Retreat is such an un-American concept. Rhymes with defeat, and considered synonymous.
Yet as we move further and faster into the time of climate change, Florida will need to embrace the concept of retreat from the rising ocean, scientists and planners say.
“It is what a lot of cities will have to do because a lot of neighborhoods are not defensible,” Michael Oppenheimer, a professor of geosciences and international affairs at Princeton, recently told The Washington Post. “You either protect people or you get them out of the way. There just isn’t a choice.”
Oppenheimer has listed Jacksonville, Miami and Key West as among the U.S. cities most threatened by rising oceans brought about by climate change. His comments to the Postwere in reference to Boston, but could just as easily be applied to coastal Florida.
Climate change will force Florida leaders to make tough decisions, and none tougher than this: Which lands to protect and defend, and which to surrender to the rising waters?
Public officials in Monroe County — the Florida Keys — are already grappling with this issue, and they are finding that they can’t afford to raise all the roads and buy out waterfront property owners threatened by sea-level rise.
In other words, for some, retreat is the best option.
These decisions can be made rationally by using flood zone maps to identify the most vulnerable locations. Florida is funding dozens of vulnerability assessments in coastal cities to help make the best decisions on what to save and what to surrender.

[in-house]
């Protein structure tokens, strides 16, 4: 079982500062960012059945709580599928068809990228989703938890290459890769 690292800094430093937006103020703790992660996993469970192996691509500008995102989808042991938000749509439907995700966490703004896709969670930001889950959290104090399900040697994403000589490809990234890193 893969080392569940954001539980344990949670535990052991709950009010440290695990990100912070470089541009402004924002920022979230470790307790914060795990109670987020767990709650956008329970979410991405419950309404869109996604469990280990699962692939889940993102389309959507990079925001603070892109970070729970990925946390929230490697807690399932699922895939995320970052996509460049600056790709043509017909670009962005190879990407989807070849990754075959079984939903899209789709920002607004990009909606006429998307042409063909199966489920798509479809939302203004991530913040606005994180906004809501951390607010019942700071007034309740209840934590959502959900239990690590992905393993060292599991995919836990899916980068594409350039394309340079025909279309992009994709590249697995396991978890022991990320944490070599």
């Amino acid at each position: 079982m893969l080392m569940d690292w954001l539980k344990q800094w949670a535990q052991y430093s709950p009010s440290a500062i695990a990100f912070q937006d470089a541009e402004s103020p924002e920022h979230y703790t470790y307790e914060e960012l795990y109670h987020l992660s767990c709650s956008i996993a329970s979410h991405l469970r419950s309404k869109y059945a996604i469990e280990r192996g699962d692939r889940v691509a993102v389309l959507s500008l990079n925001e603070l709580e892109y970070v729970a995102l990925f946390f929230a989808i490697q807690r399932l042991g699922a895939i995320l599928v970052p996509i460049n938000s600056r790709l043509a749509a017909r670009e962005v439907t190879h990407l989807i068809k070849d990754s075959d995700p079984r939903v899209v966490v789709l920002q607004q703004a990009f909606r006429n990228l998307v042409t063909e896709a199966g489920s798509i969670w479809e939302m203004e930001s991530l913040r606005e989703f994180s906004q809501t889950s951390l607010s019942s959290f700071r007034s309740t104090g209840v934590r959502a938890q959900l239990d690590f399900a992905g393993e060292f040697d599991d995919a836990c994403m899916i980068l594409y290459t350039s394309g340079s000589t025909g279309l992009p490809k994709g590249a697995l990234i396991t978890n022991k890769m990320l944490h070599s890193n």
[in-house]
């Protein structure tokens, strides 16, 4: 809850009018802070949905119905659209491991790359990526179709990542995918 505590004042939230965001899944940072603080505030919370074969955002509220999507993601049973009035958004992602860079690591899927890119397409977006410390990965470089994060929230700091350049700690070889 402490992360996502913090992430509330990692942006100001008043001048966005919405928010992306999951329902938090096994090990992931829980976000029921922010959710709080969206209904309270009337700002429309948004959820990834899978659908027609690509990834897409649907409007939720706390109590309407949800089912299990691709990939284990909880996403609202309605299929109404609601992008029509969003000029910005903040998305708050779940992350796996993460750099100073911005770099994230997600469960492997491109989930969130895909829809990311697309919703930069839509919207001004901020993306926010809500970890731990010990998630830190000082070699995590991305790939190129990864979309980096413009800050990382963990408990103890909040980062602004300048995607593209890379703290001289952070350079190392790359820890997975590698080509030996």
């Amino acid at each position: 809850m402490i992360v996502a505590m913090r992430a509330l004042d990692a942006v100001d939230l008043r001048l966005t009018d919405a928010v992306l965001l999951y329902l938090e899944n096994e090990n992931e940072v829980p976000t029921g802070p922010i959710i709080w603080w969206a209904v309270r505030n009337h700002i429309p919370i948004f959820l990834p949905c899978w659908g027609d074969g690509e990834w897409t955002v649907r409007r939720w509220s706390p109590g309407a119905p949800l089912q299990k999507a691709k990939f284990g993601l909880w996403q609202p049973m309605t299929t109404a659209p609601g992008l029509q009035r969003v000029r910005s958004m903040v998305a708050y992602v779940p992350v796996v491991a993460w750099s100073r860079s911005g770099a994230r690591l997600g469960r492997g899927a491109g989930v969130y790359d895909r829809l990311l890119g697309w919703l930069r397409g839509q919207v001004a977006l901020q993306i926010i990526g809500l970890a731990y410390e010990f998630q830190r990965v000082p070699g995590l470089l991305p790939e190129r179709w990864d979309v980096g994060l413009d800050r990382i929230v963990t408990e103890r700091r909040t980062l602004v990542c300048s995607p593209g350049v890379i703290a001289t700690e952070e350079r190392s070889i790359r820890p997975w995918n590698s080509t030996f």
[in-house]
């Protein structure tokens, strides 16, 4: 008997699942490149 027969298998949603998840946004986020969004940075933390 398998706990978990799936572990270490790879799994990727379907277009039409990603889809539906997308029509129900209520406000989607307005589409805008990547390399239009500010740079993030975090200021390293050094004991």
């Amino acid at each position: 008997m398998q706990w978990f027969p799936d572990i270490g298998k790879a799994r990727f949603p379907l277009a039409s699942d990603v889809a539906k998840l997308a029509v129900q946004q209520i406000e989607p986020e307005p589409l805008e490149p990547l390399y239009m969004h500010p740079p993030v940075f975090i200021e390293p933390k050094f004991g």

Best to do this now, to stop building in areas that will flood in future years, and to avoid spending vast amounts of public money to shore up what, as the sea continues to rise, will become indefensible.
This is also a time for honesty. Vulnerable landowners need to understand the risks that sea-level rise holds, and realize that taxpayers cannot and will not bail them out of, literally speaking, underwater investments.
Sounds logical enough, but we must be ready to fend off a counter-offensive by affluent property owners and land developers, who will not surrender easily. We should expect them to mobilize their reliable allies in the Florida Legislature to thwart intelligent land use planning.
Frankly, rational planning for land use is not Florida’s strong suit. Indeed, Gov. Rick Scott and the Legislature trashed the state’s growth management apparatus back in 2011, and there have been no efforts since to revive the state’s authority to manage growth.
There are no easy answers here, but there is one certainty – without prompt and honest dialogue and intelligent planning, crucial decisions on what to protect and where to retreat will be delayed.
And, as the future unfolds, those decisions will be made under duress by the politically powerful, not the scientifically astute.
John Burr has more than 30 years experience as an editor and reporter in Northeast Florida, and is a member of the Jacksonville chapter of the Citizens’ Climate Lobby.
“The Invading Sea” is the opinion arm of the Florida Climate Reporting Network, a collaborative of news organizations across the state focusing on the threats posed by the warming climate.